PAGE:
A immersive artwork by Manchester School of Art lecturer is currently on display at the prestigious Yorkshire Sculpture Park.

Song for Coal by Ian Rawlinson is an audio-visual collaboration with Nick Crowe in the park’s newly restored 18th century St Bartholomew’s Chapel.

The work explores the physical and cultural properties of coal, considering it as a cypher for the environmental and conceptual impacts of our carbon based economies.

Song for Coal takes a form based on the flamboyant tracery of the apocalyptic rose window of Sainte Chapelle, Paris. Broken down into one hundred and fifty two separate panels, each section of the rose hosts its own individual film, creating imagery that is visually rich, slowly evolving and meditative, with kaleidoscopic patterns of coal as a mineral, economic driver and a source of iconography.

Working with Opera North singers and Music Director Justin Doyle, Crowe and Rawlinson have created a plainsong, based on The Coal Catechism by William Jasper Nicolls.

This 1898 publication was one of many secular catechisms produced that century, which provided educational insights into the industrial age by means of question and answer dialogues.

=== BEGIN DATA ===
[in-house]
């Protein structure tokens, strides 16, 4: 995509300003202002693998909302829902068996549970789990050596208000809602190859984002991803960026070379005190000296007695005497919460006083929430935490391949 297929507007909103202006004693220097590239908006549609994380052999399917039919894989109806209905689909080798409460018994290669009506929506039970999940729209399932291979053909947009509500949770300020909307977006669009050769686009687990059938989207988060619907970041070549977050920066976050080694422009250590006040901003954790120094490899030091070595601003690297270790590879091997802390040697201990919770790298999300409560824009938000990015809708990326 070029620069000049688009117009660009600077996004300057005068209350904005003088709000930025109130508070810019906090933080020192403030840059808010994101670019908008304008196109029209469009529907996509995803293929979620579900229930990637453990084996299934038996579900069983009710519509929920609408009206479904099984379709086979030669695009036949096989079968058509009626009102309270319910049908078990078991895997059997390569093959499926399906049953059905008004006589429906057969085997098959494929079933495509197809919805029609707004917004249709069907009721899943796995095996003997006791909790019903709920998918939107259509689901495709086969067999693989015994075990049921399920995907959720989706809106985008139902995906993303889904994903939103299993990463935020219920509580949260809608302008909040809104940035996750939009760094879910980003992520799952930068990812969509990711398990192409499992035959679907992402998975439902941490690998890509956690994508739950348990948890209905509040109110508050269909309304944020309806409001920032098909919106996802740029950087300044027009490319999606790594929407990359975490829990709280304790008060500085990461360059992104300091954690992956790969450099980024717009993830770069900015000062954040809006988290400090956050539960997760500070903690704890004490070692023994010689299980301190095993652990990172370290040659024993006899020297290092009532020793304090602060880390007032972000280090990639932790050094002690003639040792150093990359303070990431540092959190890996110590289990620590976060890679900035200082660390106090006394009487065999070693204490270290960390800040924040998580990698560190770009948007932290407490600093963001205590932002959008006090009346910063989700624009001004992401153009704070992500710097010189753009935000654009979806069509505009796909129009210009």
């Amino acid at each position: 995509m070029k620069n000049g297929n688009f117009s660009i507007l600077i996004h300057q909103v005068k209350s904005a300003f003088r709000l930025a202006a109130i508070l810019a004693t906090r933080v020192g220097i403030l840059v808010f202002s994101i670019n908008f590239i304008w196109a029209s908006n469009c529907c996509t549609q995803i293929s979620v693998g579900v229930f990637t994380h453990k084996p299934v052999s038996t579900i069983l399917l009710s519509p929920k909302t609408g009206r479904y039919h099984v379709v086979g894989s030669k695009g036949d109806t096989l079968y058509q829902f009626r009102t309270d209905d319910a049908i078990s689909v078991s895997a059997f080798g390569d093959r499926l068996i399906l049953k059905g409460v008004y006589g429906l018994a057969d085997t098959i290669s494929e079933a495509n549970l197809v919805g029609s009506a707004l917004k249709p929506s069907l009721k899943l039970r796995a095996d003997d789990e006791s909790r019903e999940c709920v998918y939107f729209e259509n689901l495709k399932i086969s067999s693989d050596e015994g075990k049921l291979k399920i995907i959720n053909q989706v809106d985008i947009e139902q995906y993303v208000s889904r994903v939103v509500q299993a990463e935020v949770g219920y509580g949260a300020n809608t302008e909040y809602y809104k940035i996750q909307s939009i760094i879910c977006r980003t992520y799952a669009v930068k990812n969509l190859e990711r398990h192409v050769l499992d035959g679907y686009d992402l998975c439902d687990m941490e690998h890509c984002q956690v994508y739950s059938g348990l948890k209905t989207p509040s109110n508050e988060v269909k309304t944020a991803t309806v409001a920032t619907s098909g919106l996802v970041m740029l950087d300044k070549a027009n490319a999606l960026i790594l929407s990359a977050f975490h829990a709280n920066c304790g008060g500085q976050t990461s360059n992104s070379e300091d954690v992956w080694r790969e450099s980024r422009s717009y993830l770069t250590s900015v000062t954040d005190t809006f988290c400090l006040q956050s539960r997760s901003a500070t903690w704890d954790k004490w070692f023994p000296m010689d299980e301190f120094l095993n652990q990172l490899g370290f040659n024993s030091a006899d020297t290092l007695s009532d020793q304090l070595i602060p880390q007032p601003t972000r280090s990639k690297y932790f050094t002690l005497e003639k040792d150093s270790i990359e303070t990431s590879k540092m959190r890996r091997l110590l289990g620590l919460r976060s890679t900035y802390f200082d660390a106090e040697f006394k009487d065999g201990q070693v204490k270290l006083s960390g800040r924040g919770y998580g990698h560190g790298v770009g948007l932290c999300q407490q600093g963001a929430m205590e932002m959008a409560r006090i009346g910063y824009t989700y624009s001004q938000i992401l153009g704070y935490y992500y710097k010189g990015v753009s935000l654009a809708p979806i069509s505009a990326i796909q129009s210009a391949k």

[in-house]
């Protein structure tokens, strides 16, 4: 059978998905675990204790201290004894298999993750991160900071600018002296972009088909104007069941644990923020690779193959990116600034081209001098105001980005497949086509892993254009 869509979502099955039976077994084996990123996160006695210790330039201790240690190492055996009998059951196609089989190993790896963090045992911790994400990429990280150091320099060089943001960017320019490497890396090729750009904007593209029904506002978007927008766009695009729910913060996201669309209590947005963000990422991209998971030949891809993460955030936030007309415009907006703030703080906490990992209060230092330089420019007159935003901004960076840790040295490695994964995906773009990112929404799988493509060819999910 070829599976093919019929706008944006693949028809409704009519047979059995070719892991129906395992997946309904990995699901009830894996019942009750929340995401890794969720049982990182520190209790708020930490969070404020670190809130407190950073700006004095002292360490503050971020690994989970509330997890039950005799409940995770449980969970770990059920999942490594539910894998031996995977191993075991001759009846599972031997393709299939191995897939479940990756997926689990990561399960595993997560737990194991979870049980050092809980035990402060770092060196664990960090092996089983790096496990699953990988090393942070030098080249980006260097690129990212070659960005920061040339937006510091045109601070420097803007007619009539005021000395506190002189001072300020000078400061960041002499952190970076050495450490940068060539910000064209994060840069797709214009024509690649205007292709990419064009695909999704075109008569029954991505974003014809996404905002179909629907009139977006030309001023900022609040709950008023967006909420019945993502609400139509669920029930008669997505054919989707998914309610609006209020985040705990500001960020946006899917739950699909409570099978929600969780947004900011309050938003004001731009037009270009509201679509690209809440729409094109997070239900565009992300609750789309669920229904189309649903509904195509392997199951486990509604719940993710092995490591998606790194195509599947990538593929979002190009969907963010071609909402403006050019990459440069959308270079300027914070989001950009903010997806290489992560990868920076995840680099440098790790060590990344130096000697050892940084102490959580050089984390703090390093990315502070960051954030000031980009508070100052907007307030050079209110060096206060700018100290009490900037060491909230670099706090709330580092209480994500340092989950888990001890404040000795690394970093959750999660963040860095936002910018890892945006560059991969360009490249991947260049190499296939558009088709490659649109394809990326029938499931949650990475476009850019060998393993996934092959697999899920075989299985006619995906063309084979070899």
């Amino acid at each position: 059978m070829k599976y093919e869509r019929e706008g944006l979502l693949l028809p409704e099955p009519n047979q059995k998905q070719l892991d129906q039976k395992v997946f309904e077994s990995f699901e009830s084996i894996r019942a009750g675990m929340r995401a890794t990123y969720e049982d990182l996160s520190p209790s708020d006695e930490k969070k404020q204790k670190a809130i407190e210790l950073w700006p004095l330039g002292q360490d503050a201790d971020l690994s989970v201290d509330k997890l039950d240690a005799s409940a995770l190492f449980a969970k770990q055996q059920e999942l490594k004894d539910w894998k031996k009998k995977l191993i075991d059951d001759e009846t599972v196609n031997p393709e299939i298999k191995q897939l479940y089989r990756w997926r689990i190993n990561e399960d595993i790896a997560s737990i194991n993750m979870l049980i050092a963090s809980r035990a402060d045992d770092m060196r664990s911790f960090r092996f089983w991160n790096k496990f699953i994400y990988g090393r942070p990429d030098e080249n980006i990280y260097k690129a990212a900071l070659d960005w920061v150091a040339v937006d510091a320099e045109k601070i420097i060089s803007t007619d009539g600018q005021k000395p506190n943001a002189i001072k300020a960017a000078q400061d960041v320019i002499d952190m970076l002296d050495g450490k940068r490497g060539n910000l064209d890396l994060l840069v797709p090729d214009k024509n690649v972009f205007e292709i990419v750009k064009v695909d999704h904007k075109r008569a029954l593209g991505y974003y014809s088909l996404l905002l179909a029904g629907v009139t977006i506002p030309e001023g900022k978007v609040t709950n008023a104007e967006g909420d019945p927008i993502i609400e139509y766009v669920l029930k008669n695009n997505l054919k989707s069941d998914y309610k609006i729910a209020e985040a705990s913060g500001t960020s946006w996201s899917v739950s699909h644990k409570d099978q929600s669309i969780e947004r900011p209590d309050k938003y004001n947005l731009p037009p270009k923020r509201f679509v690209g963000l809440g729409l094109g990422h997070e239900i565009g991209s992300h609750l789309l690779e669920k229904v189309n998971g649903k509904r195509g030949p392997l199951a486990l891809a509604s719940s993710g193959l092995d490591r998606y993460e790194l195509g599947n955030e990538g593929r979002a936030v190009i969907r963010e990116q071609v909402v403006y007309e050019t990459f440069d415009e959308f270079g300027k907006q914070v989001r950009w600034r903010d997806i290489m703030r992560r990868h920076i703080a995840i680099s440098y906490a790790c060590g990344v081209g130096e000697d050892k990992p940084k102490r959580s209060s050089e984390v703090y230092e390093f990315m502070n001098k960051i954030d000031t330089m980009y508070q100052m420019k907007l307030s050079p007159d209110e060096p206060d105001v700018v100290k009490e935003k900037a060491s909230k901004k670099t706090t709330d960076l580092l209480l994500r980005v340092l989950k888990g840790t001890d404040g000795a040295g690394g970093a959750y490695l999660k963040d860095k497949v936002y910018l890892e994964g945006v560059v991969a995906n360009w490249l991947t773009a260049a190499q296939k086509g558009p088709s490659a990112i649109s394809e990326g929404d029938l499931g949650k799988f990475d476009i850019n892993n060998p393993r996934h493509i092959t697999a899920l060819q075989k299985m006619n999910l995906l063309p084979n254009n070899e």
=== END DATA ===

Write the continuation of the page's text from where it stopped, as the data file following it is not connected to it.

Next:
Looking at human-induced climate change and exploring apocalyptic fears, Song for Coal considers the Industrial Revolution as an ongoing process. The project, coinciding with the end of the 30-year anniversary of the UK miners’ strike and an ongoing collaboration with the National Coal Mining Museum , offers a poetic and historical response to an industry, which still figures large in the cultural memory of the region.

The artists have worked with the collection of the National Coal Mining Museum and Drax Power Station, both within a few miles of YSP, in filming sections of the work.
They have also employed the rare practice of cannel coal carving to create objects and figurines which were later burned in front of the camera.

Crowe and Rawlinson work collaboratively between studios in Berlin and Manchester. Their work is primarily concerned with the languages of power, with its grammar and rhetoric. Their projects address questions around faith, politics, national identity and the environment.

Recent projects include exhibitions at Northern Gallery of Contemporary Art, Sunderland and VulpesVulpes, London, and a commission for The Whitworth Art Gallery, Manchester. They were short-listed for the Northern Art Prize in 2009 and Song for Coal will form part of a solo exhibition of their work at MEWO Kunsthalle, Memmingen, Germany in 2015.

The exhibition runs until 19 April 2015.


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